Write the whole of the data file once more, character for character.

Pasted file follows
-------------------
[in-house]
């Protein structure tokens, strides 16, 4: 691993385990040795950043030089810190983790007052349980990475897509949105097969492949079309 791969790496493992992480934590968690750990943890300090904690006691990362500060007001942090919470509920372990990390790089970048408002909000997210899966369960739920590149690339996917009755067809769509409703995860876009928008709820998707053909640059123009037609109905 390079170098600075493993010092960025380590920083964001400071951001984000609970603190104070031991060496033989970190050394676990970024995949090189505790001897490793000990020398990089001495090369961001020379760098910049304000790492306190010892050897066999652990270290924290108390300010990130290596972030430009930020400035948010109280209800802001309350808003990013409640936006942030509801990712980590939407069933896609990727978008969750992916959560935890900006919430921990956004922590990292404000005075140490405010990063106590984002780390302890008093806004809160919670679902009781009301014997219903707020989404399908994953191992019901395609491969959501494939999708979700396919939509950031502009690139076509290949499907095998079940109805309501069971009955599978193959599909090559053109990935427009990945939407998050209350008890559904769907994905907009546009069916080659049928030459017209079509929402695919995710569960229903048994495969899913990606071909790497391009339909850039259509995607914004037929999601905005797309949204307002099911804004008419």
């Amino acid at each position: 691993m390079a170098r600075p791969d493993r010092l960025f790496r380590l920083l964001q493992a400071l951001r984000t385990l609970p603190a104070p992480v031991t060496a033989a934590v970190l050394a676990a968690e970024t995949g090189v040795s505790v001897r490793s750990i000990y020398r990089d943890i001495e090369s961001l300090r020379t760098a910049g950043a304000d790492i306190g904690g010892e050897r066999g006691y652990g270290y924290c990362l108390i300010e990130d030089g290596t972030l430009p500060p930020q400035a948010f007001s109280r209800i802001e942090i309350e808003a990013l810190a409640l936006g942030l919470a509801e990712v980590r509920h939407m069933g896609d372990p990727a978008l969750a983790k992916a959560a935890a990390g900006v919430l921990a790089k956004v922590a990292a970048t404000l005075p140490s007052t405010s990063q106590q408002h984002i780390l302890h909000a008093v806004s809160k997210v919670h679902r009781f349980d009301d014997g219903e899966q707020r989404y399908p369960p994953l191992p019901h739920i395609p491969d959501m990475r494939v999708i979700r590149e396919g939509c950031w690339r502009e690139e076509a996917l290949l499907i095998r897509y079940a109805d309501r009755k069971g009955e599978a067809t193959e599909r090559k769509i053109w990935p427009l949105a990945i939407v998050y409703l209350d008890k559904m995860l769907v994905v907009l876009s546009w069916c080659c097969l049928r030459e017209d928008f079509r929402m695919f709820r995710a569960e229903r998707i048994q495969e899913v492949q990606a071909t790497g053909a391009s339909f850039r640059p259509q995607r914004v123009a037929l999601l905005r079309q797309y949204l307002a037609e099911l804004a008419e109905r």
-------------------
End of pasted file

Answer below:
[in-house]
């Protein structure tokens, strides 16, 4: 691993385990040795950043030089810190983790007052349980990475897509949105097969492949079309 791969790496493992992480934590968690750990943890300090904690006691990362500060007001942090919470509920372990990390790089970048408002909000997210899966369960739920590149690339996917009755067809769509409703995860876009928008709820998707053909640059123009037609109905 390079170098600075493993010092960025380590920083964001400071951001984000609970603190104070031991060496033989970190050394676990970024995949090189505790001897490793000990020398990089001495090369961001020379760098910049304000790492306190010892050897066999652990270290924290108390300010990130290596972030430009930020400035948010109280209800802001309350808003990013409640936006942030509801990712980590939407069933896609990727978008969750992916959560935890900006919430921990956004922590990292404000005075140490405010990063106590984002780390302890008093806004809160919670679902009781009301014997219903707020989404399908994953191992019901395609491969959501494939999708979700396919939509950031502009690139076509290949499907095998079940109805309501069971009955599978193959599909090559053109990935427009990945939407998050209350008890559904769907994905907009546009069916080659049928030459017209079509929402695919995710569960229903048994495969899913990606071909790497391009339909850039259509995607914004037929999601905005797309949204307002099911804004008419």
């Amino acid at each position: 691993m390079a170098r600075p791969d493993r010092l960025f790496r380590l920083l964001q493992a400071l951001r984000t385990l609970p603190a104070p992480v031991t060496a033989a934590v970190l050394a676990a968690e970024t995949g090189v040795s505790v001897r490793s750990i000990y020398r990089d943890i001495e090369s961001l300090r020379t760098a910049g950043a304000d790492i306190g904690g010892e050897r066999g006691y652990g270290y924290c990362l108390i300010e990130d030089g290596t972030l430009p500060p930020q400035a948010f007001s109280r209800i802001e942090i309350e808003a990013l810190a409640l936006g942030l919470a509801e990712v980590r509920h939407m069933g896609d372990p990727a978008l969750a983790k992916a959560a935890a990390g900006v919430l921990a790089k956004v922590a990292a970048t404000l005075p140490s007052t405010s990063q106590q408002h984002i780390l302890h909000a008093v806004s809160k997210v919670h679902r009781f349980d009301d014997g219903e899966q707020r989404y399908p369960p994953l191992p019901h739920i395609p491969d959501m990475r494939v999708i979700r590149e396919g939509c950031w690339r502009e690139e076509a996917l290949l499907i095998r897509y079940a109805d309501r009755k069971g009955e599978a067809t193959e599909r090559k769509i053109w990935p427009l949105a990945i939407v998050y409703l209350d008890k559904m995860l769907v994905v907009l876009s546009w069916c080659c097969l049928r030459e017209d928008f079509r929402m695919f709820r995710a569960e229903r998707i048994q495969e899913v492949q990606a071909t790497g053909a391009s339909f850039r640059p259509q995607r914004v123009a037929l999601l905005r079309q797309y949204l307002a037609e099911l804004a008419e109905r």